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 April 11, 2005 VOL. 43, NO. 7Oakland, CA
Letters from Readers

Lessons from John Paul II
I have a good friend with whom I spoke after John Paul II’s death was announced. For a long time she thought that he should resign the papacy because he was sick and obviously in pain. After his death, however, she understood why he did not resign.

He wanted the world to see that sick people, old people, and dying people are not on the periphery of the human family but are valuable and central to all of our lives. He wanted us to learn that suffering, like joy, can unite us closer to Christ and help us to grow in our understanding and appreciation of God and his grace.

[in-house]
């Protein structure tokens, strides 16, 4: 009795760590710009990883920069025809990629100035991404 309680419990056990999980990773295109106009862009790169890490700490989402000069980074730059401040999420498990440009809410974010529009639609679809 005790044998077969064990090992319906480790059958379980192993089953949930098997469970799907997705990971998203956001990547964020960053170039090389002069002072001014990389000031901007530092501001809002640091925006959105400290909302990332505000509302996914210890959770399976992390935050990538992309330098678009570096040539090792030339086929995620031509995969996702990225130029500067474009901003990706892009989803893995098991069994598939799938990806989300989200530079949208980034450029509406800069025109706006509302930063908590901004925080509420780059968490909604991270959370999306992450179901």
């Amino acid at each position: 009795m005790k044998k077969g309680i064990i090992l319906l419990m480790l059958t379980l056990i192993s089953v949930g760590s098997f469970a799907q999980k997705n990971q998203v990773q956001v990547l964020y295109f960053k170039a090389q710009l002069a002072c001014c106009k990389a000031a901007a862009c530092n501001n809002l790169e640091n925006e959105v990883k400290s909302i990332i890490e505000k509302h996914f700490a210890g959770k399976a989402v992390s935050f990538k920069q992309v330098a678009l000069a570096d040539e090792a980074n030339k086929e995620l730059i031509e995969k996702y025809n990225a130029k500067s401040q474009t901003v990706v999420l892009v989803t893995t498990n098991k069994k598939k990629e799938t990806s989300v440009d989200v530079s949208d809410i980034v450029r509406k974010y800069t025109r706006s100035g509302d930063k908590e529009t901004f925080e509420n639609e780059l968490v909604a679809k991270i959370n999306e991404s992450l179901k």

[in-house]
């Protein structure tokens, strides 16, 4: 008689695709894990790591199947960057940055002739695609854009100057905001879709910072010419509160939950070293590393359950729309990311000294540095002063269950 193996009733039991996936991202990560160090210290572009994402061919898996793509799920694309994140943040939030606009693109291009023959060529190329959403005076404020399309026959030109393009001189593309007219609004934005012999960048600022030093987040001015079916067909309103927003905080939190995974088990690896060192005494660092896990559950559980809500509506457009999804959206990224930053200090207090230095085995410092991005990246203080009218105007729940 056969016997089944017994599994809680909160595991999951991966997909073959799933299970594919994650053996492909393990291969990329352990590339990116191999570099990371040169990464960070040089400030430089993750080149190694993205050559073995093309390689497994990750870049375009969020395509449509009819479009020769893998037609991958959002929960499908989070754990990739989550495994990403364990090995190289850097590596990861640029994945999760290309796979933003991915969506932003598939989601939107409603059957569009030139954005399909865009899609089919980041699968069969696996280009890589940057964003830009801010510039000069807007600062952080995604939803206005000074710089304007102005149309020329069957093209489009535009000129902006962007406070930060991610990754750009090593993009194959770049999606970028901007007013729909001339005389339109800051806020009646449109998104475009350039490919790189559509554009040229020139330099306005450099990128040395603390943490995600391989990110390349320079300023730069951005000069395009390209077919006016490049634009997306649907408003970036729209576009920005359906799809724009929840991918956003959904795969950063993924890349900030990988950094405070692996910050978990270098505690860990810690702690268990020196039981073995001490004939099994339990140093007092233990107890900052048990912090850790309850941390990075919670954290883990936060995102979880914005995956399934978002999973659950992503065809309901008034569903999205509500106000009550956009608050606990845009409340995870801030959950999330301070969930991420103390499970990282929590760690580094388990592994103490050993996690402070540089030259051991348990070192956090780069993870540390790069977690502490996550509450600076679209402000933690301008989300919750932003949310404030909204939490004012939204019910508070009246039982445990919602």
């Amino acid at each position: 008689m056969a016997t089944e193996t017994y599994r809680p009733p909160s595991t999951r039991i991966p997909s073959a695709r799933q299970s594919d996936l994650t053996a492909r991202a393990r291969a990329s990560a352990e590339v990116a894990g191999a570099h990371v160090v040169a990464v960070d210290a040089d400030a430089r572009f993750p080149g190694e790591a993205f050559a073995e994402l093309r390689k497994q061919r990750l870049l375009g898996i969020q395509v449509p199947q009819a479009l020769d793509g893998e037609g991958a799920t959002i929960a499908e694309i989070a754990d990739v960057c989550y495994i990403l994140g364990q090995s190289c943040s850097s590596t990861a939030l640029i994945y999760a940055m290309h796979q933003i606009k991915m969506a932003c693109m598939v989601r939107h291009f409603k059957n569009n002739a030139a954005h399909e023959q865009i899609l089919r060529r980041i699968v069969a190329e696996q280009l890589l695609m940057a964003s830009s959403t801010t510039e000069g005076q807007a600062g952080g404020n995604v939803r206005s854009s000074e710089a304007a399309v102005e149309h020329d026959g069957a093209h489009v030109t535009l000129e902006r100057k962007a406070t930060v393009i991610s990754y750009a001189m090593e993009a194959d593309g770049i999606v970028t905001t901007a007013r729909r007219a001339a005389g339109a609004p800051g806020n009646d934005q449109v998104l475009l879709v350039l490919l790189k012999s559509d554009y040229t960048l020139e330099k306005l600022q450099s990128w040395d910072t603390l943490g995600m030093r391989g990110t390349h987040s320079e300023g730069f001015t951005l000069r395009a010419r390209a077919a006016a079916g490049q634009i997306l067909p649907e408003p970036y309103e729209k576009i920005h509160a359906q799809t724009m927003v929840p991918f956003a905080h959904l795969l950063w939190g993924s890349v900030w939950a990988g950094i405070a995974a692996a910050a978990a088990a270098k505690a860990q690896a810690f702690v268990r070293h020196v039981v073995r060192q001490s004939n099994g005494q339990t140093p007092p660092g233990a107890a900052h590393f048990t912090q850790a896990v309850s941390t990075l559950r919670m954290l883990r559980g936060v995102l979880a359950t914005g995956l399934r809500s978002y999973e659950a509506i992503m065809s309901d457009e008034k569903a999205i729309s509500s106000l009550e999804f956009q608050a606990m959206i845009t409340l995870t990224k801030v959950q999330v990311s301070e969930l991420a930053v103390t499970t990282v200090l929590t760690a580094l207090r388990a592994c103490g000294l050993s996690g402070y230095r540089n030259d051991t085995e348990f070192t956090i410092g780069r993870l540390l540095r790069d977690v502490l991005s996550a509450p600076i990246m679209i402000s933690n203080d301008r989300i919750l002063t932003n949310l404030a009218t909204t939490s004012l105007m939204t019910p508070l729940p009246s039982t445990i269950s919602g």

I think he made his point.

All too often there is a painful tendency among Catholics to consider other Catholics with whom we disagree to be less Catholic. Such statements as, “Real Catholics believe...” are all too often bantered about. The death of John Paul II and the outpouring and love of so many has revealed that there is a unity in the Church.

It is not a unity of blind obedience, but it is a unity of belief in a community that does care for one another and a community that argues out of love and a desire for the best for one another.

We are far from perfect but the people of God are church, flawed, loving and glorious. And just as we see signs of Christ in the life of John Paul II, I hope we all learn from his example to see signs of Christ in one another. I have come to believe that much of his fabled uncompromising sternness was his desire that we understand this truth.

I think that he succeeded.
Kevin Fitzsimmons
Via e-mail


On extending life